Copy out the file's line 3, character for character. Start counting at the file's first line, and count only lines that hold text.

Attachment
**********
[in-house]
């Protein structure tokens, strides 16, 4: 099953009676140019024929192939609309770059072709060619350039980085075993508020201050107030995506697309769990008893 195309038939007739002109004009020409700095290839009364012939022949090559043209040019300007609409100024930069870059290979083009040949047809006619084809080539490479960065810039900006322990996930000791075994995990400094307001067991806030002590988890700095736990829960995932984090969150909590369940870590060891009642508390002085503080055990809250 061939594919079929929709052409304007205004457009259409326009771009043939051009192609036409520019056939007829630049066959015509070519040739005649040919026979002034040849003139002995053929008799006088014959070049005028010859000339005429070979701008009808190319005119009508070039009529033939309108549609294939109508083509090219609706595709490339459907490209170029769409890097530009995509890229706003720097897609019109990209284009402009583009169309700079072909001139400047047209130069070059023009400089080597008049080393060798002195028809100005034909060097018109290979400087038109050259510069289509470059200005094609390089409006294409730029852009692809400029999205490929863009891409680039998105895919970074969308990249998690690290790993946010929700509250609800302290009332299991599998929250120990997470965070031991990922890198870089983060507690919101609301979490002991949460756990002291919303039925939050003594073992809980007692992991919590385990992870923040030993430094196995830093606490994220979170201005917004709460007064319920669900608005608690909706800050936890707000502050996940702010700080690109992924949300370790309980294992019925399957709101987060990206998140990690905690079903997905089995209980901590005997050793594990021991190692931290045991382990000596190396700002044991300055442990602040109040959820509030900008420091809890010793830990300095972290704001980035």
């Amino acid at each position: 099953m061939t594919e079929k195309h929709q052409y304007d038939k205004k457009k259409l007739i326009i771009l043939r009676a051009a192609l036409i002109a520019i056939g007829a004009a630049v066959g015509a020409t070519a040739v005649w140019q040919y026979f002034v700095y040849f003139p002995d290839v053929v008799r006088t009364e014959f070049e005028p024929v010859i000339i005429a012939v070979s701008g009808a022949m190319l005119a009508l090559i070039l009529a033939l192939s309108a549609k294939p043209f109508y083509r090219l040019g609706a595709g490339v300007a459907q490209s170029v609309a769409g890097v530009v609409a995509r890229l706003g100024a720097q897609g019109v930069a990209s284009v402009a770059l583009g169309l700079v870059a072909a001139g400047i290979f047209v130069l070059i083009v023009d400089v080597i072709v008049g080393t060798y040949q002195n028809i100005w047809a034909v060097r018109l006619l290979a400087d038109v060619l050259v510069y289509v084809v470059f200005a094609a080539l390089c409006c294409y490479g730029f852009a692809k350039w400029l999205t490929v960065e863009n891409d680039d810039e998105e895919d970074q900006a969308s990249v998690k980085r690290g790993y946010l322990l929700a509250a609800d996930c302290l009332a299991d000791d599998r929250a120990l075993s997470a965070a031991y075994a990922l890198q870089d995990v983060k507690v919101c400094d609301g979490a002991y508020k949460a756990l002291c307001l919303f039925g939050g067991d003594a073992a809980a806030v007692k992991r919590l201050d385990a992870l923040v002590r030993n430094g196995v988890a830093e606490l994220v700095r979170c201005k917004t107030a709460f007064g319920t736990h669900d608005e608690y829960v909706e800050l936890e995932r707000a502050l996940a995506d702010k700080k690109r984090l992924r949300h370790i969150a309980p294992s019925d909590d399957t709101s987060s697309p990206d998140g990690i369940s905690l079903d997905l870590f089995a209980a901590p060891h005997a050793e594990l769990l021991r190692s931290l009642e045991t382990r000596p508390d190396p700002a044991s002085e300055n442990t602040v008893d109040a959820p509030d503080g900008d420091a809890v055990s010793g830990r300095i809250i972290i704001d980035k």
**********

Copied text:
């Amino acid at each position: 099953m061939t594919e079929k195309h929709q052409y304007d038939k205004k457009k259409l007739i326009i771009l043939r009676a051009a192609l036409i002109a520019i056939g007829a004009a630049v066959g015509a020409t070519a040739v005649w140019q040919y026979f002034v700095y040849f003139p002995d290839v053929v008799r006088t009364e014959f070049e005028p024929v010859i000339i005429a012939v070979s701008g009808a022949m190319l005119a009508l090559i070039l009529a033939l192939s309108a549609k294939p043209f109508y083509r090219l040019g609706a595709g490339v300007a459907q490209s170029v609309a769409g890097v530009v609409a995509r890229l706003g100024a720097q897609g019109v930069a990209s284009v402009a770059l583009g169309l700079v870059a072909a001139g400047i290979f047209v130069l070059i083009v023009d400089v080597i072709v008049g080393t060798y040949q002195n028809i100005w047809a034909v060097r018109l006619l290979a400087d038109v060619l050259v510069y289509v084809v470059f200005a094609a080539l390089c409006c294409y490479g730029f852009a692809k350039w400029l999205t490929v960065e863009n891409d680039d810039e998105e895919d970074q900006a969308s990249v998690k980085r690290g790993y946010l322990l929700a509250a609800d996930c302290l009332a299991d000791d599998r929250a120990l075993s997470a965070a031991y075994a990922l890198q870089d995990v983060k507690v919101c400094d609301g979490a002991y508020k949460a756990l002291c307001l919303f039925g939050g067991d003594a073992a809980a806030v007692k992991r919590l201050d385990a992870l923040v002590r030993n430094g196995v988890a830093e606490l994220v700095r979170c201005k917004t107030a709460f007064g319920t736990h669900d608005e608690y829960v909706e800050l936890e995932r707000a502050l996940a995506d702010k700080k690109r984090l992924r949300h370790i969150a309980p294992s019925d909590d399957t709101s987060s697309p990206d998140g990690i369940s905690l079903d997905l870590f089995a209980a901590p060891h005997a050793e594990l769990l021991r190692s931290l009642e045991t382990r000596p508390d190396p700002a044991s002085e300055n442990t602040v008893d109040a959820p509030d503080g900008d420091a809890v055990s010793g830990r300095i809250i972290i704001d980035k």